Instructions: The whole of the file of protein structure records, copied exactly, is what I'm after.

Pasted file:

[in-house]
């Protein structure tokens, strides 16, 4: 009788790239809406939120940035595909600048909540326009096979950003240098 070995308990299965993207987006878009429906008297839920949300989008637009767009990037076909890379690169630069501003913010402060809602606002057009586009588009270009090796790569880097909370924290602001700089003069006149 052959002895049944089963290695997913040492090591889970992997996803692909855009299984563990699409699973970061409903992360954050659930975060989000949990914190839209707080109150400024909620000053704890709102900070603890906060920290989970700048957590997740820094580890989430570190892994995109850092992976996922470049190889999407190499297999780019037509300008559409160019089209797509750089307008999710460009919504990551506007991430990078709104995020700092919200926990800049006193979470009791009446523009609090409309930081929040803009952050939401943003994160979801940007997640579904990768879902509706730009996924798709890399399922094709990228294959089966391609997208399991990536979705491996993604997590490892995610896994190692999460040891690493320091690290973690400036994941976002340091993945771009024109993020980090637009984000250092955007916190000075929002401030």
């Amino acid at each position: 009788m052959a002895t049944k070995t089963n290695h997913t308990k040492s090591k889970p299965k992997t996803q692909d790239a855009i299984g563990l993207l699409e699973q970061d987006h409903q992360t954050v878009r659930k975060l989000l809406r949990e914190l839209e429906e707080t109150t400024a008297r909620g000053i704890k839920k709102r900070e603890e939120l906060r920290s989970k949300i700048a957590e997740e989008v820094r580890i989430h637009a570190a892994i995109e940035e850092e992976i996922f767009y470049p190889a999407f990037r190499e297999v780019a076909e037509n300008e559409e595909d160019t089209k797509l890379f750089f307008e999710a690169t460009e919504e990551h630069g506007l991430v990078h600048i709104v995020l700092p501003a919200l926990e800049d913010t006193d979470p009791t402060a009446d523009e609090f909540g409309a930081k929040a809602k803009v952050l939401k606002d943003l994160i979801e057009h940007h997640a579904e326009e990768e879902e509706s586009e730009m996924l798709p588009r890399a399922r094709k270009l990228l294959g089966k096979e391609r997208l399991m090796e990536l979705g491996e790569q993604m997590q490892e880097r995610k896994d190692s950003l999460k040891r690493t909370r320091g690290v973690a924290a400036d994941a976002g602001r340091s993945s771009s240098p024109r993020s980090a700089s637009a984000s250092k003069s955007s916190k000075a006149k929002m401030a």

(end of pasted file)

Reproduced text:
[in-house]
């Protein structure tokens, strides 16, 4: 009788790239809406939120940035595909600048909540326009096979950003240098 070995308990299965993207987006878009429906008297839920949300989008637009767009990037076909890379690169630069501003913010402060809602606002057009586009588009270009090796790569880097909370924290602001700089003069006149 052959002895049944089963290695997913040492090591889970992997996803692909855009299984563990699409699973970061409903992360954050659930975060989000949990914190839209707080109150400024909620000053704890709102900070603890906060920290989970700048957590997740820094580890989430570190892994995109850092992976996922470049190889999407190499297999780019037509300008559409160019089209797509750089307008999710460009919504990551506007991430990078709104995020700092919200926990800049006193979470009791009446523009609090409309930081929040803009952050939401943003994160979801940007997640579904990768879902509706730009996924798709890399399922094709990228294959089966391609997208399991990536979705491996993604997590490892995610896994190692999460040891690493320091690290973690400036994941976002340091993945771009024109993020980090637009984000250092955007916190000075929002401030």
């Amino acid at each position: 009788m052959a002895t049944k070995t089963n290695h997913t308990k040492s090591k889970p299965k992997t996803q692909d790239a855009i299984g563990l993207l699409e699973q970061d987006h409903q992360t954050v878009r659930k975060l989000l809406r949990e914190l839209e429906e707080t109150t400024a008297r909620g000053i704890k839920k709102r900070e603890e939120l906060r920290s989970k949300i700048a957590e997740e989008v820094r580890i989430h637009a570190a892994i995109e940035e850092e992976i996922f767009y470049p190889a999407f990037r190499e297999v780019a076909e037509n300008e559409e595909d160019t089209k797509l890379f750089f307008e999710a690169t460009e919504e990551h630069g506007l991430v990078h600048i709104v995020l700092p501003a919200l926990e800049d913010t006193d979470p009791t402060a009446d523009e609090f909540g409309a930081k929040a809602k803009v952050l939401k606002d943003l994160i979801e057009h940007h997640a579904e326009e990768e879902e509706s586009e730009m996924l798709p588009r890399a399922r094709k270009l990228l294959g089966k096979e391609r997208l399991m090796e990536l979705g491996e790569q993604m997590q490892e880097r995610k896994d190692s950003l999460k040891r690493t909370r320091g690290v973690a924290a400036d994941a976002g602001r340091s993945s771009s240098p024109r993020s980090a700089s637009a984000s250092k003069s955007s916190k000075a006149k929002m401030a």